INTERLOCUTORY APPEAL DISMISSED: Opinion by Chief Justice Hedges
Before Chief Justice Hedges, Justices Seymore and Justice Sullivan
14-08-01153-CV Steven Tuan Pham v. Shelly Letney
Appeal from 215th District Court of Harris County
Trial Court Judge: Levi James Benton
Dissenting Opinion by Justice Seymore in Pham v. Letney
(In consideration of the unique relationship between attorney and client, Justice Seymore writes dissenting
opinion to express his concern about mandatory arbitration provisions in attorney-client agreements)
In re Tuam Pham (pdf) (Tex.App.- Houston [1st Dist.] March 4, 2010)(Hedges)
MOTION OR WRIT GRANTED: Opinion by Chief Justice Adele Hedges
Before Chief Justice Hedges, Justices Seymore and Sullivan
14-09-00387-CV In Re Steven Tuam Pham
Appeal from 215th District Court of Harris County
Dissenting Opinion by Justice Seymore In re Tuam Pham (pdf)
Unconscionability and Fraud in the Inducement
"[A]rbitrators must decide if an entire contract was fraudulently induced, while courts must decide if an
arbitration clause was." Perry Homes, 258 S.W.3d at 589. Although Labidi contends that both pages of the
agreement containing all of the contract's terms were removed and replaced, he has not suggested that any
provision other than the arbitration clause was changed or added. It therefore was appropriate for the trial
court to make the determination of whether Labidi's allegations are true, and to resolve any doubts about such
factual matters in favor of arbitration. See Henry v. Gonzalez, 18 S.W.3d 684, 688-89 (Tex.App.-San Antonio
2000, pet. dism'd).
1. Procedural Unconscionability
Labidi's fraudulent-inducement argument and his assertion of procedural unconscionability are both based on
his allegation that his attorneys substituted different pages to the engagement agreement after Labidi signed it.
The success or failure of this argument "is dependent upon the existence of facts which allegedly illustrate
unconscionability." Besteman v. Pitcock, 272 S.W.3d 777, 788 (Tex.App.-Texarkana 2008, no pet.) (quoting El
Paso Natural Gas. Co. v. Minco Oil & Gas Co., 964 S.W.2d 54, 60-61 (Tex.App.-Amarillo 1997), rev'd on other
grounds, 8 S.W.3d 309 (Tex.1999)). The real parties in interest deny the allegation, and the trial court's ruling
indicates that it resolved the conflicting evidence in their favor. Where, as here, the facts impliedly found by the
trial court are supported by the record, we will not disturb them. See id.
2. Substantive Unconscionability
Regarding substantive unconscionability, Labidi argues that he received "no benefit of the bargain" for the loss
of his right to jury trial, discovery, and unspecified civil and evidentiary protections. If such arguments were
sufficient, then arbitration provisions would be unconscionable per se, but this is not the case: arbitration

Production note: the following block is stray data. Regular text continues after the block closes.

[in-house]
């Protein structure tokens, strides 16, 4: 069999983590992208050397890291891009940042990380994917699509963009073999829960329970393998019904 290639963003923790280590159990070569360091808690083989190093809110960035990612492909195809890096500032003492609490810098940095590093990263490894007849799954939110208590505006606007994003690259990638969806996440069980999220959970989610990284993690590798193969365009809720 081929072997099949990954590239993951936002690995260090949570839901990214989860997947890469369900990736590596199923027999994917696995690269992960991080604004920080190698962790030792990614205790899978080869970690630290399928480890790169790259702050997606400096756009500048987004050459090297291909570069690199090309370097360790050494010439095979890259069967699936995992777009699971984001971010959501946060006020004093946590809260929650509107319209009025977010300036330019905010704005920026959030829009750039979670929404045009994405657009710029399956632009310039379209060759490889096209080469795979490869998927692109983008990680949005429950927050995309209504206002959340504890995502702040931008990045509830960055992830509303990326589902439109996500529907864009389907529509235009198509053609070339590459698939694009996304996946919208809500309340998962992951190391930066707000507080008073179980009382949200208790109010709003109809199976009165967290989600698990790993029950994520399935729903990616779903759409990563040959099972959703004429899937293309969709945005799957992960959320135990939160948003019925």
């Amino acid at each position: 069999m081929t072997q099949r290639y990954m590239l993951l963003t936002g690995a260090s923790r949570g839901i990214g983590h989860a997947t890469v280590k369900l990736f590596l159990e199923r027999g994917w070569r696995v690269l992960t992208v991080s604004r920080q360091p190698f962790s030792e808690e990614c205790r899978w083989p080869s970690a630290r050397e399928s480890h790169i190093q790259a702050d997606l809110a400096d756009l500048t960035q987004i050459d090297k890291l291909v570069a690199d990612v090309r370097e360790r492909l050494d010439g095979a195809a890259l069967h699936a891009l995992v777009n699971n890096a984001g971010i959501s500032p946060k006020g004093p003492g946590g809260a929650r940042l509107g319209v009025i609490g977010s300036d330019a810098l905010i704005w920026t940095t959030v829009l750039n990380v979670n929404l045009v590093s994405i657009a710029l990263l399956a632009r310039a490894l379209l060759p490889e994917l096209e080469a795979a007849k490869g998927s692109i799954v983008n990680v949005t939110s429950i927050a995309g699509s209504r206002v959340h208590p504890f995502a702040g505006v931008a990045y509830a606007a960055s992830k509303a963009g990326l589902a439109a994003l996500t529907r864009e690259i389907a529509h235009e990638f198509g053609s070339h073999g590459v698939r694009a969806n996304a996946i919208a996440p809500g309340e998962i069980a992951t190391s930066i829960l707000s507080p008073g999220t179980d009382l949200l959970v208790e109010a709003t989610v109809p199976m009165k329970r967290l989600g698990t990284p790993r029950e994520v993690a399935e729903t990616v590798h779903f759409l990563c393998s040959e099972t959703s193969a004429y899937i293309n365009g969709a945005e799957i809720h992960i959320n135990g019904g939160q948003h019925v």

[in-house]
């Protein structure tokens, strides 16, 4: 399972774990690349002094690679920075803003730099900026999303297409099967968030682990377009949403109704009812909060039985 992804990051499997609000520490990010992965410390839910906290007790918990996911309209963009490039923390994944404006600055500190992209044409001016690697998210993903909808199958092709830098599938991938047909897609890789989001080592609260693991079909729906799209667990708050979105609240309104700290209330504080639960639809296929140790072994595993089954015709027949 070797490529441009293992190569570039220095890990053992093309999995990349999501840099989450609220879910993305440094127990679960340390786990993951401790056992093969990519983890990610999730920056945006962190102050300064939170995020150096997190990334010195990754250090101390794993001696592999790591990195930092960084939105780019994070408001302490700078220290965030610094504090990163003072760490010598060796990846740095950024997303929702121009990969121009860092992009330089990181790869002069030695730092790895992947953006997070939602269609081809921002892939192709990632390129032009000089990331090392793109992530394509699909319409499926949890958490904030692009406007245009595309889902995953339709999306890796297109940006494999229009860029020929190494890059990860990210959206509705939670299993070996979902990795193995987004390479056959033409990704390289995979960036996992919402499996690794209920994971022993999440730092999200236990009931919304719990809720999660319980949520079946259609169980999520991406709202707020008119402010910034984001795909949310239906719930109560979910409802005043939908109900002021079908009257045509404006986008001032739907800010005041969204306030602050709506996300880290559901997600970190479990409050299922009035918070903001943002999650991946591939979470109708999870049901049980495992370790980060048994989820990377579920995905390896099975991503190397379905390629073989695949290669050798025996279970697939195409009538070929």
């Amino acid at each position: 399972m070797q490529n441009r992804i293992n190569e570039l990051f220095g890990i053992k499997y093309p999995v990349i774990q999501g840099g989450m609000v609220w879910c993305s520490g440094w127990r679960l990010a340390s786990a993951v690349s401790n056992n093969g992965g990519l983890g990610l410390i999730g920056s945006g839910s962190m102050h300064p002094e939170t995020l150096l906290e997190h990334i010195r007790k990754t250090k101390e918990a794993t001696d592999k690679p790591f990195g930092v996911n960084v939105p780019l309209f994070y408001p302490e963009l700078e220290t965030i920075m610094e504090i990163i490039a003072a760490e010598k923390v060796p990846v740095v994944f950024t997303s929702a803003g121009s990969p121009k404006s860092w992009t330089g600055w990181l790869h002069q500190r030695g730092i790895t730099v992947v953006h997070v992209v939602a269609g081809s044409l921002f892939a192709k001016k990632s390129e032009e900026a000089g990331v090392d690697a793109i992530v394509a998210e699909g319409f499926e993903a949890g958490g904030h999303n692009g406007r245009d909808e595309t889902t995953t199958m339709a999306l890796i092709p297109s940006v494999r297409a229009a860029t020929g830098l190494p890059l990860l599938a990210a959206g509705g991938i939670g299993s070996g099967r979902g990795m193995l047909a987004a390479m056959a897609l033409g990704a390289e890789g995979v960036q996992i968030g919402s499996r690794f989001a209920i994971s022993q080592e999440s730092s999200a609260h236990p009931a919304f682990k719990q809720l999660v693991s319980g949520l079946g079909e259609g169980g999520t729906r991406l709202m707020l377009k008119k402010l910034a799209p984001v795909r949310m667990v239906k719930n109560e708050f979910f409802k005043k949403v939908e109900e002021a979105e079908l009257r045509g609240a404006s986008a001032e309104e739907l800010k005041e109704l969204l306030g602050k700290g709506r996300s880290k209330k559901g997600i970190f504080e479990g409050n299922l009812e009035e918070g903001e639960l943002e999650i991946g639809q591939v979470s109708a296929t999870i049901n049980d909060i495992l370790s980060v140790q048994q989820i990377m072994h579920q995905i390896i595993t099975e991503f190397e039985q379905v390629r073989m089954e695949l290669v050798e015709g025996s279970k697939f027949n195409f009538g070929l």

agreements are not inherently unconscionable. Palm Harbor Homes, 195 S.W.3d at 678; Emerald Tex., 920 S.
W.2d at 402. Labidi's arguments are similar to those rejected in Emerald Texas, in which the evidence of
unconscionability was as follows:
The contract clause was drafted by Emerald. I was not represented by a lawyer when I entered into this
contract. During the discussions about this contract no mention was made concerning the arbitration clause or
its alleged relationship  to design and building defects. The contract was presented as a standard earnest
money contract. I was not informed of the existence of the arbitration clause nor its alleged effect on our rights.
I do not have any expertise in the area of homebuilding or negotiating real estate transactions. I did not receive
any consideration for allegedly foregoing my legal right to a trial.
Emerald Tex., 920 S.W.2d at 402.
Contrary to Labidi's suggestion, even disputes between a lawyer and client that involve their contract, the
attorney-client relationship, or services rendered or fees charged to the client are properly referable to
arbitration. Henry, 18 S.W.3d at 687-89; Porter & Clements, L.L.P. v. Stone, 935 S.W.2d 217, 219-22 (Tex.App.
-Houston [1st Dist.] 1996, no writ). The arbitration agreement is not grossly one-sided, but is instead a bilateral
agreement to arbitrate. See In re Poly-America, 262 S.W.3d at 348-49. It therefore is not substantively
Labidi, MD v. Sydow, 287 S.W.3d 922 (Tex.App.- Houston [14th Dist.] Jun. 25, 2009)(Guzman)
(consolidation of an interlocutory appeal and a petition for writ of mandamus, challenge to district court's order
compelling arbitration and staying proceedings in the trial court fails)(unconscionabiltiy argument rejected re
arbitration of attorney-client disputes)(public policy arguments overruled)
DISMISSED: Opinion by Justice Eva Guzman
Panel members: Justices Guzman, Mirabal and Boyce
14-08-00527-CV Abdel Hakim Labidi, M.D. Ph.D. v. Michael D. Sydow, Et Al
Appeal from 61st District Court of Harris County
In re Labidi, M.D., 287 S.W.3d 922 (Tex.App.- Houston [14th Dist.] Jun. 25, 2009)(Guzman)
MOTION OR WRIT DENIED: Opinion by Justice Eva Guzman
Panel members: Justices Guzman, Mirabal and Boyce
14-08-00757-CV In Re Abdel Hakim Labidi, M.D., PH.D.
Appeal from 61st District Court of Harris County
Trial Court Judge: Hon. John Donovan